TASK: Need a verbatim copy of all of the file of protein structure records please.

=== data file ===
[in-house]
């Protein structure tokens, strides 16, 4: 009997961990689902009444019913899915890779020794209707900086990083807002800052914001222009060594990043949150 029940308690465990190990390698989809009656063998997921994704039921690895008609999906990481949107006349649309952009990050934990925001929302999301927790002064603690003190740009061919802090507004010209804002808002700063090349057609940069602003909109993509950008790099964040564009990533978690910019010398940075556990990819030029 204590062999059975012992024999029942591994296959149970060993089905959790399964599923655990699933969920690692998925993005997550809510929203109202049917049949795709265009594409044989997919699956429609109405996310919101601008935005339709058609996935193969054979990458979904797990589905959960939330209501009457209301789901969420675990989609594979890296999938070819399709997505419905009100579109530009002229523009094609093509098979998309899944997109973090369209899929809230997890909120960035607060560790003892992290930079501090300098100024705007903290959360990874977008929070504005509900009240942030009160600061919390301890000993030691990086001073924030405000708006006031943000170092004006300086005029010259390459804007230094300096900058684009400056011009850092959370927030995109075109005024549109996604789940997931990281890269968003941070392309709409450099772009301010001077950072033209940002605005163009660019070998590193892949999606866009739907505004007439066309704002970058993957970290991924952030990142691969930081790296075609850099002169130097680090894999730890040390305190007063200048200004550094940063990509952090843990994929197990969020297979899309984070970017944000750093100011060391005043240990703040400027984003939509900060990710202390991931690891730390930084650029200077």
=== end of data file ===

[in-house]
């Protein structure tokens, strides 16, 4: 009997961990689902009444019913899915890779020794209707900086990083807002800052914001222009060594990043949150 029940308690465990190990390698989809009656063998997921994704039921690895008609999906990481949107006349649309952009990050934990925001929302999301927790002064603690003190740009061919802090507004010209804002808002700063090349057609940069602003909109993509950008790099964040564009990533978690910019010398940075556990990819030029 204590062999059975012992024999029942591994296959149970060993089905959790399964599923655990699933969920690692998925993005997550809510929203109202049917049949795709265009594409044989997919699956429609109405996310919101601008935005339709058609996935193969054979990458979904797990589905959960939330209501009457209301789901969420675990989609594979890296999938070819399709997505419905009100579109530009002229523009094609093509098979998309899944997109973090369209899929809230997890909120960035607060560790003892992290930079501090300098100024705007903290959360990874977008929070504005509900009240942030009160600061919390301890000993030691990086001073924030405000708006006031943000170092004006300086005029010259390459804007230094300096900058684009400056011009850092959370927030995109075109005024549109996604789940997931990281890269968003941070392309709409450099772009301010001077950072033209940002605005163009660019070998590193892949999606866009739907505004007439066309704002970058993957970290991924952030990142691969930081790296075609850099002169130097680090894999730890040390305190007063200048200004550094940063990509952090843990994929197990969020297979899309984070970017944000750093100011060391005043240990703040400027984003939509900060990710202390991931690891730390930084650029200077």